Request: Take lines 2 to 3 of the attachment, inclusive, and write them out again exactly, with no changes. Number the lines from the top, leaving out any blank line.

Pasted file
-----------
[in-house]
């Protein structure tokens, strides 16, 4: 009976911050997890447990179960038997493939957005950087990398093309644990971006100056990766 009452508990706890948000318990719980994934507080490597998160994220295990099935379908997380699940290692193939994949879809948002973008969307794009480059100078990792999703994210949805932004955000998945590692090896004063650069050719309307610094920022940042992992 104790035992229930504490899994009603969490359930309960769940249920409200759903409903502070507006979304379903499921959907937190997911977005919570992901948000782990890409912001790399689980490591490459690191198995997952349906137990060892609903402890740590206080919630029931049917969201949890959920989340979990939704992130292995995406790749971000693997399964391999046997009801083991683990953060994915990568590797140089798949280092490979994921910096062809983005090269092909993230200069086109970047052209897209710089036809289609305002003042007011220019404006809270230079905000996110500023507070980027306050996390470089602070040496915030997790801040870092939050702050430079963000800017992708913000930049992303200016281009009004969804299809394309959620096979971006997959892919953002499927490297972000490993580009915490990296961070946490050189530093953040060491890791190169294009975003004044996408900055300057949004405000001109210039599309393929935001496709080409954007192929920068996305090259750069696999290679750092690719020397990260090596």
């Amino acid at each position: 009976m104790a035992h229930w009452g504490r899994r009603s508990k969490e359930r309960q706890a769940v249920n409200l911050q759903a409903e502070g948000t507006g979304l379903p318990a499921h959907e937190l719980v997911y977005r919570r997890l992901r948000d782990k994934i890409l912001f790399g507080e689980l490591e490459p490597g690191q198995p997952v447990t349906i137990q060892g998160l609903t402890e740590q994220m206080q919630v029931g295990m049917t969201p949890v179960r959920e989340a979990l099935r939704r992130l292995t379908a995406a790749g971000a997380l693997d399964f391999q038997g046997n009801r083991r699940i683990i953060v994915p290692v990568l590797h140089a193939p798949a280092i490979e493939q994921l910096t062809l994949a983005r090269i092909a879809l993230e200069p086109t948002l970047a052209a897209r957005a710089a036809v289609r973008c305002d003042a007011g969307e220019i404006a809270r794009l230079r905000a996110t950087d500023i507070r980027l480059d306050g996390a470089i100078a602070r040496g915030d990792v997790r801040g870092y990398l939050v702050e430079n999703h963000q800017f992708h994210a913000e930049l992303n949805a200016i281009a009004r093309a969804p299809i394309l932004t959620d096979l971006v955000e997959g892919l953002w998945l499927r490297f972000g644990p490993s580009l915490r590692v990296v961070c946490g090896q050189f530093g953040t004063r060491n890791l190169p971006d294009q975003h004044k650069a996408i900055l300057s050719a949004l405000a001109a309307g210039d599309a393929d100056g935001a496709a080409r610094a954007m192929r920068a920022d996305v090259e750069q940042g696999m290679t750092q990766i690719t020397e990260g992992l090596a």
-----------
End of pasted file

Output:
């Protein structure tokens, strides 16, 4: 009976911050997890447990179960038997493939957005950087990398093309644990971006100056990766 009452508990706890948000318990719980994934507080490597998160994220295990099935379908997380699940290692193939994949879809948002973008969307794009480059100078990792999703994210949805932004955000998945590692090896004063650069050719309307610094920022940042992992 104790035992229930504490899994009603969490359930309960769940249920409200759903409903502070507006979304379903499921959907937190997911977005919570992901948000782990890409912001790399689980490591490459690191198995997952349906137990060892609903402890740590206080919630029931049917969201949890959920989340979990939704992130292995995406790749971000693997399964391999046997009801083991683990953060994915990568590797140089798949280092490979994921910096062809983005090269092909993230200069086109970047052209897209710089036809289609305002003042007011220019404006809270230079905000996110500023507070980027306050996390470089602070040496915030997790801040870092939050702050430079963000800017992708913000930049992303200016281009009004969804299809394309959620096979971006997959892919953002499927490297972000490993580009915490990296961070946490050189530093953040060491890791190169294009975003004044996408900055300057949004405000001109210039599309393929935001496709080409954007192929920068996305090259750069696999290679750092690719020397990260090596």
């Amino acid at each position: 009976m104790a035992h229930w009452g504490r899994r009603s508990k969490e359930r309960q706890a769940v249920n409200l911050q759903a409903e502070g948000t507006g979304l379903p318990a499921h959907e937190l719980v997911y977005r919570r997890l992901r948000d782990k994934i890409l912001f790399g507080e689980l490591e490459p490597g690191q198995p997952v447990t349906i137990q060892g998160l609903t402890e740590q994220m206080q919630v029931g295990m049917t969201p949890v179960r959920e989340a979990l099935r939704r992130l292995t379908a995406a790749g971000a997380l693997d399964f391999q038997g046997n009801r083991r699940i683990i953060v994915p290692v990568l590797h140089a193939p798949a280092i490979e493939q994921l910096t062809l994949a983005r090269i092909a879809l993230e200069p086109t948002l970047a052209a897209r957005a710089a036809v289609r973008c305002d003042a007011g969307e220019i404006a809270r794009l230079r905000a996110t950087d500023i507070r980027l480059d306050g996390a470089i100078a602070r040496g915030d990792v997790r801040g870092y990398l939050v702050e430079n999703h963000q800017f992708h994210a913000e930049l992303n949805a200016i281009a009004r093309a969804p299809i394309l932004t959620d096979l971006v955000e997959g892919l953002w998945l499927r490297f972000g644990p490993s580009l915490r590692v990296v961070c946490g090896q050189f530093g953040t004063r060491n890791l190169p971006d294009q975003h004044k650069a996408i900055l300057s050719a949004l405000a001109a309307g210039d599309a393929d100056g935001a496709a080409r610094a954007m192929r920068a920022d996305v090259e750069q940042g696999m290679t750092q990766i690719t020397e990260g992992l090596a």